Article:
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International Relations Thesis Seminar


Admission requirements

Compulsory course for all MA International Relations students.


How do I write a literature review and design a research project? How do I add to the literature of my academic discipline? These are the kinds of questions MA students often pose regarding their MA thesis. This course is designed to provide answers to these questions.
This course begins by considering the key elements of research design including formulating research questions and planning research. Throughout the course, students will develop their own MA thesis research projects by learning how to write a literature review, research proposals and deliver professional ‘conference’ presentations. The course concludes with a hands-on session in which students present and discuss their theses.

Course objectives

The purpose of the course is to prepare the student academically for being able to engage in self-directed research towards their MA thesis in International Relations (International Studies and European Union Studies). In particular, students will:

  • Design, write, and present effective research projects that add to the International Studies and European Studies literature.

  • Critically assess literature relevant to their thesis topic and identify a ‘gap’ to be filled.

  • Construct a thesis proposal and deliver a professional presentation of the topic at the end of the term.



Mode of instruction


Course Load

  • 5*1 hour Seminars (5 hours)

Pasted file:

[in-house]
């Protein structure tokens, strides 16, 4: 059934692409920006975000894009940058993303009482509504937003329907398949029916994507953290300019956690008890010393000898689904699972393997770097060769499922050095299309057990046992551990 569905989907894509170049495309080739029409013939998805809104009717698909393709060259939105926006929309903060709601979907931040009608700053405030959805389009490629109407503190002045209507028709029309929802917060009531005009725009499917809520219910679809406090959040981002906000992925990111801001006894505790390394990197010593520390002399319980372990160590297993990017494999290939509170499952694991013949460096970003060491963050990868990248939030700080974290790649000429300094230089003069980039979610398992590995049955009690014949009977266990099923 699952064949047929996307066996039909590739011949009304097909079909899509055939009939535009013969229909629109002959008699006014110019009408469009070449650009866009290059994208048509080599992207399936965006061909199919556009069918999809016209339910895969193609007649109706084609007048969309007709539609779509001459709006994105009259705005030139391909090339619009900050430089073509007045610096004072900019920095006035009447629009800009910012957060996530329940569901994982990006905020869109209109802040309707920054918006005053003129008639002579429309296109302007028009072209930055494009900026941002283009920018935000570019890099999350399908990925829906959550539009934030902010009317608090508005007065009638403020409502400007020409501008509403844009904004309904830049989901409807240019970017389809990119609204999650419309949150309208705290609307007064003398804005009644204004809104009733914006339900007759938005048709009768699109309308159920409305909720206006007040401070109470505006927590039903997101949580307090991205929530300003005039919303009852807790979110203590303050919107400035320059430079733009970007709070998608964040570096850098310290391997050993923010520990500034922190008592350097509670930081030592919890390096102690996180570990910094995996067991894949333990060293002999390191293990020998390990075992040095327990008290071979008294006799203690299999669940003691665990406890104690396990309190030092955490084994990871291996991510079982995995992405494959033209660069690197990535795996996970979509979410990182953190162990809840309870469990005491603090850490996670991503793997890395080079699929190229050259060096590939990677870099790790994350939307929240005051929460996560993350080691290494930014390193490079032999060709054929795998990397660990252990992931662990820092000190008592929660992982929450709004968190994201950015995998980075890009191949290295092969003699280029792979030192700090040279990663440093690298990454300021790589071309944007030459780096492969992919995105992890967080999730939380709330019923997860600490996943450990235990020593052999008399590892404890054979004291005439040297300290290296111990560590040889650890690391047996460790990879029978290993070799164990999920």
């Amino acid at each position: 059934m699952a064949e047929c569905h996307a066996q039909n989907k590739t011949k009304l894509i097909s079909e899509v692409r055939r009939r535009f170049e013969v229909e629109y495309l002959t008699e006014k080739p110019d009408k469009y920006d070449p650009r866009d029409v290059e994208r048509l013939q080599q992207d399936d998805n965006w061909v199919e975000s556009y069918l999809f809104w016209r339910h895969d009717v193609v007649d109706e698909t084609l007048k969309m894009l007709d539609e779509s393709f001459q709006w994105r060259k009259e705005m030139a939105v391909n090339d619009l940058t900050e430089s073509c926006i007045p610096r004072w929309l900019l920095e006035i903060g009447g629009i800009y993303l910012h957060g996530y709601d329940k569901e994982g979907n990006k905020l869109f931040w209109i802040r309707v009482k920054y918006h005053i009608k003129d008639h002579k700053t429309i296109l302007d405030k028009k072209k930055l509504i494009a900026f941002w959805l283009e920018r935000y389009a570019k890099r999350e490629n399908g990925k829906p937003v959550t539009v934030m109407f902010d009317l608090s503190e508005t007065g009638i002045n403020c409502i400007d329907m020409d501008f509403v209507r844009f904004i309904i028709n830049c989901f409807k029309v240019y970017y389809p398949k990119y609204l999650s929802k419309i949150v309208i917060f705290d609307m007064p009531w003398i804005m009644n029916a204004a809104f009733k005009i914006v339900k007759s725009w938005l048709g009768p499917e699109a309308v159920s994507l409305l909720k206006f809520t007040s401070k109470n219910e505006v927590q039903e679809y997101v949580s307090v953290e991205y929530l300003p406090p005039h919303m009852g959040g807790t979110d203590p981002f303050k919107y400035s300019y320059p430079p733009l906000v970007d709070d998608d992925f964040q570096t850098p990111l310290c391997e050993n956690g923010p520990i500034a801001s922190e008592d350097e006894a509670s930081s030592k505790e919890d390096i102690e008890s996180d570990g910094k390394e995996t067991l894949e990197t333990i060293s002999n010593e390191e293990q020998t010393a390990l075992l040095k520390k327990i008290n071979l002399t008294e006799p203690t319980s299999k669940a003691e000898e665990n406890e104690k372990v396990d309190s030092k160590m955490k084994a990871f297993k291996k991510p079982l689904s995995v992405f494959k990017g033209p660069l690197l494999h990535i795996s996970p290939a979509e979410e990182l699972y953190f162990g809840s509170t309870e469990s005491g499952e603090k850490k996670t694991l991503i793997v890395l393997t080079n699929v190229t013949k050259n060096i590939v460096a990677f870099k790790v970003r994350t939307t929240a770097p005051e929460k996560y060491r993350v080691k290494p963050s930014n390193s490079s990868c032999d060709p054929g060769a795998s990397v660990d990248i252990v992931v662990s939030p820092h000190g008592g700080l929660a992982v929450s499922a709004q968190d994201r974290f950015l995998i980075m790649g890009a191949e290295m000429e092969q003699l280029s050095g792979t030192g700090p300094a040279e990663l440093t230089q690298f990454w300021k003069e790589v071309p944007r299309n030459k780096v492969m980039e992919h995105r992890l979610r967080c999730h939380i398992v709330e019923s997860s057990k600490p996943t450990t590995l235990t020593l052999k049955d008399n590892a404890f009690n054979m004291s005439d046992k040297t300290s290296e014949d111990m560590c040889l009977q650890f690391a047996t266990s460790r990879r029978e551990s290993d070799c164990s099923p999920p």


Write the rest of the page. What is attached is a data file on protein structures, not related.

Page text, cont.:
• Complete readings and contribute to web posts, and seminar discussions every week (70 hours)

  • Presentation on the research proposal (30 hours)

  • Research proposal (35 hours)

Assessment method

  • Participation and attendance – 30%

  • Presentation on the literature review and discussant response – 30%

  • Research proposal (including literature review) – 2,500 words (excluding bibliography) – 40%

The resit for the final examined element is only available to students whose mark of the final examined element is insufficient.


A handbook denoting weekly readings will be posted on Blackboard the week before the start of the semester. Additional information (powerpoints, useful websites, etc.) will also be found on Blackboard over the course of the semester.

Reading list

  • Hart, Christopher 1998, Doing a literature review – Releasing the Social Science Imagination, London: Sage.

  • Trachtenberg, Marc 2006, The Craft of International History – a guide to method, Princeton and Oxford: PUP.


Via uSis.


The co-ordinator of studies or your seminar professor.